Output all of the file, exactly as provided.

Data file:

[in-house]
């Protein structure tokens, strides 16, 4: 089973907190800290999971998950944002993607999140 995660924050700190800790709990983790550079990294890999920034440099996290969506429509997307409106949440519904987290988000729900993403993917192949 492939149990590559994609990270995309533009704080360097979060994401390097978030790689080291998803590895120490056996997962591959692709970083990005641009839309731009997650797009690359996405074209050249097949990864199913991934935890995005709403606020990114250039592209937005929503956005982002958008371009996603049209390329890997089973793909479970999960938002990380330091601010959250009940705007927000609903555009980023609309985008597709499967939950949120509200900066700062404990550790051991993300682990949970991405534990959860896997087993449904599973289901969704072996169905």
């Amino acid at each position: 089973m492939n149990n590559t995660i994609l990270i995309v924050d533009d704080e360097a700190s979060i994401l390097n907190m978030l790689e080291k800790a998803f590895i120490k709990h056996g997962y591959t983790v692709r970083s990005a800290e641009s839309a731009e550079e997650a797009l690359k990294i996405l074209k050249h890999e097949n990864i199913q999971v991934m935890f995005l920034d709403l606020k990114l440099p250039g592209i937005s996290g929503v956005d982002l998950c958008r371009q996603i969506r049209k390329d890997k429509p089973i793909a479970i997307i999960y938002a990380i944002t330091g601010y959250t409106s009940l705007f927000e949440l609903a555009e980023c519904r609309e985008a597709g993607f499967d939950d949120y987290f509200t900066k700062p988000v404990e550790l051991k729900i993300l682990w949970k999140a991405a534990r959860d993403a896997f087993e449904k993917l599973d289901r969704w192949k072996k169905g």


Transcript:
[in-house]
């Protein structure tokens, strides 16, 4: 089973907190800290999971998950944002993607999140 995660924050700190800790709990983790550079990294890999920034440099996290969506429509997307409106949440519904987290988000729900993403993917192949 492939149990590559994609990270995309533009704080360097979060994401390097978030790689080291998803590895120490056996997962591959692709970083990005641009839309731009997650797009690359996405074209050249097949990864199913991934935890995005709403606020990114250039592209937005929503956005982002958008371009996603049209390329890997089973793909479970999960938002990380330091601010959250009940705007927000609903555009980023609309985008597709499967939950949120509200900066700062404990550790051991993300682990949970991405534990959860896997087993449904599973289901969704072996169905």
């Amino acid at each position: 089973m492939n149990n590559t995660i994609l990270i995309v924050d533009d704080e360097a700190s979060i994401l390097n907190m978030l790689e080291k800790a998803f590895i120490k709990h056996g997962y591959t983790v692709r970083s990005a800290e641009s839309a731009e550079e997650a797009l690359k990294i996405l074209k050249h890999e097949n990864i199913q999971v991934m935890f995005l920034d709403l606020k990114l440099p250039g592209i937005s996290g929503v956005d982002l998950c958008r371009q996603i969506r049209k390329d890997k429509p089973i793909a479970i997307i999960y938002a990380i944002t330091g601010y959250t409106s009940l705007f927000e949440l609903a555009e980023c519904r609309e985008a597709g993607f499967d939950d949120y987290f509200t900066k700062p988000v404990e550790l051991k729900i993300l682990w949970k999140a991405a534990r959860d993403a896997f087993e449904k993917l599973d289901r969704w192949k072996k169905g």